There are two books included here, Tony’s own No More Sink Full of Mugs and also How to Create Your Ultimate Mastermind Team Workbook.
If you want more books to help you run your coworking business I keep a list of my favorite and most useful books coworking books and business readings here.
Signage and Graphics
The signage folder contains flyers, posters and social media images that you can use for your events, for facility management, etc. The files are provided in both editable and printable formats, and there’s also a list of links to the original files in Canva to make it even easier to customize and play with them. It also includes the event rent card with the pricing for events at New Work City.
The Graphics folder contains an example of different files and formats used for the coworking brand.
Who’s Tony Bacigalupo
Tony is the founder of NWC, he’s run a coworking space for 6 years in New York and is currently leading Open Coworking, the global organization for the coworking movement. I’ve asked him a few questions about the coworking toolkit that may help you understand him and what he’s done better, and also help you run your coworking space:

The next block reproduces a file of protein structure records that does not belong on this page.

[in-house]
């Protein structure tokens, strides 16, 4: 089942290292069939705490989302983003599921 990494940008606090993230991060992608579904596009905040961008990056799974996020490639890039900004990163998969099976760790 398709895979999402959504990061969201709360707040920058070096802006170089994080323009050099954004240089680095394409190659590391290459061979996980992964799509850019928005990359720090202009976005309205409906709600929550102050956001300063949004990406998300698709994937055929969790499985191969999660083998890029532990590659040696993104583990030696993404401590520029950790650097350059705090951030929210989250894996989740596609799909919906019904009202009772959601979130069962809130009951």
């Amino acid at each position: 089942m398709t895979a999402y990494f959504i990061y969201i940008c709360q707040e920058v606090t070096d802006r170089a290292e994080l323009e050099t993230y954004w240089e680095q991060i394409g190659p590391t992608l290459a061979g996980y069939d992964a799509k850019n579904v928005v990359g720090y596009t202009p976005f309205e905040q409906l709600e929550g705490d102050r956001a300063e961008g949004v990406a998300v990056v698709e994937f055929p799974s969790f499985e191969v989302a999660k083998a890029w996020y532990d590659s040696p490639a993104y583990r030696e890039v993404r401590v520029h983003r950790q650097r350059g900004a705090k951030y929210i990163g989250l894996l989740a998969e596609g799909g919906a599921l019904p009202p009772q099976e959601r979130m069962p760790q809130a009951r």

What would you say are the most important things in your life that shaped you to be able to run NWC and to write this toolkit?
I grew up in the suburbs, where the 20th century western culture of everyone being cooped up in their homes with their things reigned supreme. So from very early on, I’ve been feeling a powerful need to find a community to belong to.
When I found coworking, I found a chance to give myself and others a way of connecting to people that I feel many of us desperately need.
The Toolkit is the result of 8 years of dedication to learning everything I could about how to build and sustain a great coworking community. Since there were so little answers out there when I got started, we had to come up with a lot of them ourselves.
Now, though, others who are starting spaces all over the world need not take more time and energy to solve the same problems that have been solved before. I’d love to see people build on the progress that I and others have made, so they can focus on going further.
How did you draft the Coworking Toolkit?
It’s the collective work of a lot of contributions over the years.